The common poorwill is a member of the nightjar or goatsucker family of birds. It roosts on the ground where it is well camouflaged only to flutter up to snatch flying insects from the air and return to its station. The common poorwill lays its two eggs directly on the ground or atop a flat rock where both parents share incubation and chick rearing. The common poorwill is the only bird known to hibernate.
Winter birds are attracted to draws and pocket forests for cover, shelter, and food. It is not uncommon to observe cardinals, thrashers, kinglets, gnatcatchers, titmice, and accipiter hawks that prey on other birds in wooded areas.
The fortress home of the white-throated woodrat is a lodge of sticks and stalks, cacti, and rubbish. The nest proper is a cup-shaped structure composed of shredded dry leaves, grass, and weed stems. Well-worn trails lead to openings in the base of the house. Although several houses may occupy a small, desirable patch of cacti, woodrats are unsociable. Only one animal, or a female with young, occupies each house. Woodrats have a habit of taking anything they find desirable, sometimes leaving a pebble in exchange, hence the name pack rat or trade rat.
Bobcats occupy a variety of habitats, but prefer rocky canyons or outcrops when available. In areas devoid of rocks, bobcats resort to thickets for protection and den sites. They are highly adaptable and in most places have been able to cope with humans. Bobcats are shy and retiring and largely nocturnal. They feed mostly on small mammals and birds.
The porcupine is a large rodent with distinct barbed quills on the back, sides, and tail, and long yellowish tinged guard hairs. It is readily adapted to a variety of habitats. They wander about a great deal and may be found irregularly in seemingly unsuitable areas. On the ground, porcupines seem to be awkward, slow, and methodical, but they are expert at climbing trees. They subsist on green vegetation during the growing season, in large measure on the inner bark of trees and shrubs.
Opossums are among the oldest and most primitive mammals. They are marsupials: the female has a marsupium or pouch on her abdomen for incubating and protecting her young. The young are born as embryos and blindly crawl unaided into the pouch, each attaching itself to a nipple to finish development. Like the bobcat, porcupine, and packrats, they prefer the dense growth of the pocket forests of the draws. The Virginia opossum is more or less solitary and strictly nocturnal. They feed on a variety of things including insects, small mammals, bird eggs, and small reptiles.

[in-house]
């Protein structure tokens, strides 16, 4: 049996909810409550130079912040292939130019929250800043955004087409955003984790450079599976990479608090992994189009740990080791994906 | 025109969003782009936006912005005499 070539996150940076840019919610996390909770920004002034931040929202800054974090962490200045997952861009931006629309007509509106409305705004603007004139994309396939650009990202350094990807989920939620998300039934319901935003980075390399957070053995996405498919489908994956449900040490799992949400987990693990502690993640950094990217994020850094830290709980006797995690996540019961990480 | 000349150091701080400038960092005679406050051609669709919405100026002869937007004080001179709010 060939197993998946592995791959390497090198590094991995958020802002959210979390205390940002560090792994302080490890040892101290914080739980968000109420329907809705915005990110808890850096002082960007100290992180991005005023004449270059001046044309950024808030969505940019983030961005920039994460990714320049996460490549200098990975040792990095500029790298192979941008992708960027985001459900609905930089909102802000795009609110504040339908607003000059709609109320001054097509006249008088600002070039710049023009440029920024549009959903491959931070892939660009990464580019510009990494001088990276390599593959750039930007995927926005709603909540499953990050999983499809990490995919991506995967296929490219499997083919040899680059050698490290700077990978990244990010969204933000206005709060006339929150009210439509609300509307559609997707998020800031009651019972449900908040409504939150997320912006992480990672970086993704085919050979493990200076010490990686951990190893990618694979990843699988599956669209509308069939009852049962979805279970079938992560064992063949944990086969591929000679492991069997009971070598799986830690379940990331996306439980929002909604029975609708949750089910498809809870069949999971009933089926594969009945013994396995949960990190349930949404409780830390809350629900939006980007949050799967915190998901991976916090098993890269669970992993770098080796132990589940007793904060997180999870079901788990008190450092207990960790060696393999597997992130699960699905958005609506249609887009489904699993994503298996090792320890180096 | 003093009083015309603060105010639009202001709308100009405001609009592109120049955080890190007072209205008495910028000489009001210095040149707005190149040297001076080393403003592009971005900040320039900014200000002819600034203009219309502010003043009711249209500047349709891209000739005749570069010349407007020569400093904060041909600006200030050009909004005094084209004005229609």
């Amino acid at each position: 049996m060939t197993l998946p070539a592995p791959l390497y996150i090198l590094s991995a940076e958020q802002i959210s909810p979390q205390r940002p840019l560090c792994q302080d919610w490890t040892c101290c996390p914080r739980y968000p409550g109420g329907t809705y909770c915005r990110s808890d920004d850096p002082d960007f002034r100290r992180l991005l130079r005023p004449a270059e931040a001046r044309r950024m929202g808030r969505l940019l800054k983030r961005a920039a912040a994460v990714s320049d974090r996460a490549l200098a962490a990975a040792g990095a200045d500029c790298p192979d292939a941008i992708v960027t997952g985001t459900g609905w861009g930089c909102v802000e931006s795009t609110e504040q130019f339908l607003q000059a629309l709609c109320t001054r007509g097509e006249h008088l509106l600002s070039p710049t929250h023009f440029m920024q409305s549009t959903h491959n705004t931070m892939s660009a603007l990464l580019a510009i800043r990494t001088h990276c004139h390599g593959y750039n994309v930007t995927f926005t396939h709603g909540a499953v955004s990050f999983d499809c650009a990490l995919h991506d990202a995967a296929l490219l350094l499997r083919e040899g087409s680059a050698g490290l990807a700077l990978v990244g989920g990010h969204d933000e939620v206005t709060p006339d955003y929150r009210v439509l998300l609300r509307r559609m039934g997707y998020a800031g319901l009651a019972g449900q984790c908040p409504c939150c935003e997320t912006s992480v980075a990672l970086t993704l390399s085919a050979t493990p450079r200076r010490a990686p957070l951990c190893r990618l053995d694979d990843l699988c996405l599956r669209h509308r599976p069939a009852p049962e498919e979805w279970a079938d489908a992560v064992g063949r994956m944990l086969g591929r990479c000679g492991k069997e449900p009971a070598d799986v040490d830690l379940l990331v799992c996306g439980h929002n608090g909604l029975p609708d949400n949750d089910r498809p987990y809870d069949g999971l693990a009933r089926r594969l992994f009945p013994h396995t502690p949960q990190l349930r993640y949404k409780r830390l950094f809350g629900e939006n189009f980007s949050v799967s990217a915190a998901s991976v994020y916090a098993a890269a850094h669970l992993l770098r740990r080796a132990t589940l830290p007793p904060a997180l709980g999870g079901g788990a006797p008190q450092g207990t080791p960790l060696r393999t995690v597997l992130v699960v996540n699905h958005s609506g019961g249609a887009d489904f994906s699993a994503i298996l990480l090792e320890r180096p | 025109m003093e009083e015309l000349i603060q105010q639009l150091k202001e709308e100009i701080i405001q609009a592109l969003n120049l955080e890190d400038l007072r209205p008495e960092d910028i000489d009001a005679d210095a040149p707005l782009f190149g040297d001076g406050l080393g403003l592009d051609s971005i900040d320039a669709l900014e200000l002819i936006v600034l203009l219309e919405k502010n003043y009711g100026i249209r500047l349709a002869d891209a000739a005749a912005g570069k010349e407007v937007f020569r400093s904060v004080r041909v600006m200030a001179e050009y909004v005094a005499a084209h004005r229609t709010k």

The saliva of the regal ringneck snake is apparently toxic to small prey, but is not dangerous to humans. When harassed, the ringneck snake either plays dead or everts its brightly colored undertail. Regal ringneck snakes are seldom seen because they keep to the cover of shrubs or cactus roots and rock crevices. The regal ringneck snake feeds almost exclusively on reptiles, primarily smaller snakes. Prey is grasped and chewed vigorously until immobilized by the salivary toxins.
The desert massasauga is a small, shy rattlesnake that is seldom encountered. It is distinguished from other rattlesnakes by its unique pattern of 9 large plate-like scales on top of its head. They are nocturnal and usually seen in the evenings along the edges of roads or under dead logs in pocket forests within their range.
Skinks have long cylindrical bodies and tails covered with smooth scales and small legsadaptations for burrowing. Fracture planes in the tail allow the tail to break off easily when grasped by a predator. Skinks are diurnal and females tend their eggs until they hatch. The Great Plains skink is the largest skink in North America. It prefers open rocky grasslands or to be closer to permanent or semi-permanent water sources as might be found in the draws. It feeds on insects, spiders, and smaller lizards. It bites when handled.